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  • The inter-generational politics of ‘travelling memories’: Sahrawi refugee youth remembering home-land and home-camp

    13 November 2013

    Drawing on primary research conducted with Sahrawi children and youth in the Sahrawi refugee camps, Cuba, Spain and Syria between 2001 and 2009, this article explores the Sahrawi politics of ‘travelling memories’, assessing how, why and to what effect memories of both the Western Saharan home-land and of the Algerian-based home-camps ‘travel’ between older and younger generations and across geographies in contexts of ongoing mobility. I start by exploring the ways in which Sahrawi children and youth ‘inherit’ and negotiate memories of their home-land and home-camps when they are temporarily separated from their families for educational purposes. In particular, this raises the question of whether the transmission of memories in such contexts of separation takes place in spite of children's distance from their families and home-camps, or because of this. I then examine the ways in which youth's memories ‘travel’ with them to their refugee home-camps upon graduation, analysing how their memories relate to those memories prioritised both by the international community mandated to secure a political solution to the protracted conflict, and by the older Sahrawis who monopolise not only the political infrastructure in the refugee camps, but also the ‘official memory’ of home-land and home-camps alike. Overall, I argue that the transmission of memories of the home-land are complemented and at times superseded by the development of and longing for memories of youth's home-camps. As such, multiple processes of memory-making and memory-recuperating underpin diverse political commitments to a plurality of home-spaces, including both the home-land and the home-camp. Recognising the intersecting and at times conflicting nature of memories of home-land and home-camp leads us to question the implicit assumption that political mobilisation revolves around memories of the home-land alone, or that the home-land should itself be the focus of political action and change.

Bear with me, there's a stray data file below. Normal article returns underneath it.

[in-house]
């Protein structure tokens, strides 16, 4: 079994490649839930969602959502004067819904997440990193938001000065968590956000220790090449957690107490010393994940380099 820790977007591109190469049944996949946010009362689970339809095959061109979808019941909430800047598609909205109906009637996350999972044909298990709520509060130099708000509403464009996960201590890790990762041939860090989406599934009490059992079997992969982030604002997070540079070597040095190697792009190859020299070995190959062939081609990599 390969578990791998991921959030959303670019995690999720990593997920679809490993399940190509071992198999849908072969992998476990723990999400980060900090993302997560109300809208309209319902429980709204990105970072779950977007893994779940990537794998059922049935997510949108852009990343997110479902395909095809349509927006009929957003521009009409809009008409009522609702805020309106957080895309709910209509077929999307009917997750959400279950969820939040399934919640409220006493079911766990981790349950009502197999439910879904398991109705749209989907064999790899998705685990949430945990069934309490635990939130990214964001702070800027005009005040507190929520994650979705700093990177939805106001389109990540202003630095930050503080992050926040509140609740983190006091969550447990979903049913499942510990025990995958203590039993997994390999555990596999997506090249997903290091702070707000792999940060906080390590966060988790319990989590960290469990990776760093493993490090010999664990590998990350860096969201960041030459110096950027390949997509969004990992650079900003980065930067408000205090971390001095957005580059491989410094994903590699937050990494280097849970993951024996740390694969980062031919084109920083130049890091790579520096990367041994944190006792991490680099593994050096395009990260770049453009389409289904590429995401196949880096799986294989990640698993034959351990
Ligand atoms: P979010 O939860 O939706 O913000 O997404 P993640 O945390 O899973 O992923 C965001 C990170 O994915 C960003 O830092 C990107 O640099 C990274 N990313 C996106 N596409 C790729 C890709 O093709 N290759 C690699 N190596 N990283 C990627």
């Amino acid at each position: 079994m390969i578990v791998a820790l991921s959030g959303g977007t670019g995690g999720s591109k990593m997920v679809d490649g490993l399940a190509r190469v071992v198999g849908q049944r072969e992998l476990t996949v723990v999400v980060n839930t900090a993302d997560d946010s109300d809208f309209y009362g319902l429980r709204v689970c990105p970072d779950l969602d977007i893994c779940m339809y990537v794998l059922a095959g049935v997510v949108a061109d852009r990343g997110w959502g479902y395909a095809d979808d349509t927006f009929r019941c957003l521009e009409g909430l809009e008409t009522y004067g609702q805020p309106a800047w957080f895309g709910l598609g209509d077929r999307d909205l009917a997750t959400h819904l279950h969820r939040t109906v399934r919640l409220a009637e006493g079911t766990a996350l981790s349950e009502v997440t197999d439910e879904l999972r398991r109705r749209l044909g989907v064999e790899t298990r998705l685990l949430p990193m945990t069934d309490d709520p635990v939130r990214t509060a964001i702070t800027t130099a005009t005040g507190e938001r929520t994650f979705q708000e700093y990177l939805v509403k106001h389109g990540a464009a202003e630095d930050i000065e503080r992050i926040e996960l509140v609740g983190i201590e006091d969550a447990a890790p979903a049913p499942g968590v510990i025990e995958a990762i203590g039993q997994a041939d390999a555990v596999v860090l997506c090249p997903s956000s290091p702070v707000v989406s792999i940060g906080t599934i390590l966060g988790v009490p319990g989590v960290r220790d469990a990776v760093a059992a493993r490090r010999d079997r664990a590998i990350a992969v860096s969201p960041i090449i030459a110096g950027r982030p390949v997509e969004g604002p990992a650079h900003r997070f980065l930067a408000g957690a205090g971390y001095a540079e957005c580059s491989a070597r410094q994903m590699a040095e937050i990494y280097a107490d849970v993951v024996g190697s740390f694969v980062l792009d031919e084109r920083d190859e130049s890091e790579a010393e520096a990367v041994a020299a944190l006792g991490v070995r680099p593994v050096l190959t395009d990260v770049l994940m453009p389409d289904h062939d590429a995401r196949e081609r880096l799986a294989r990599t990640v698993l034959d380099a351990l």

• Histories of displacement: intersections between ethnicity, gender and class

    13 November 2013

    This article examines the Spanish–Sahrawi colonial encounter from the perspective of 41 Spaniards who lived and/or worked in Spain's North African colony (formerly known as the Spanish Sahara and currently known as the Western Sahara) during the late-colonial era (1960s–1970s). An analysis of informants' experiences in the colony suggests the importance of a selection of social and spatial divisions that characterised life in the territory. With particular reference to ethnicity, gender and class, I argue that in addition to the limited nature of contact between the Spanish and Sahrawi populations during the colonial era, major tensions existed between different groups of Spaniards themselves. I also propose that, while the Spanish colonial era is often romanticised by many Sahrawis and Spaniards alike, the ways in which these former soldiers recollect the colonial encounter clearly reflect not only the colonialist discourses of the time, but also ‘paternalistic’ dynamics of the present.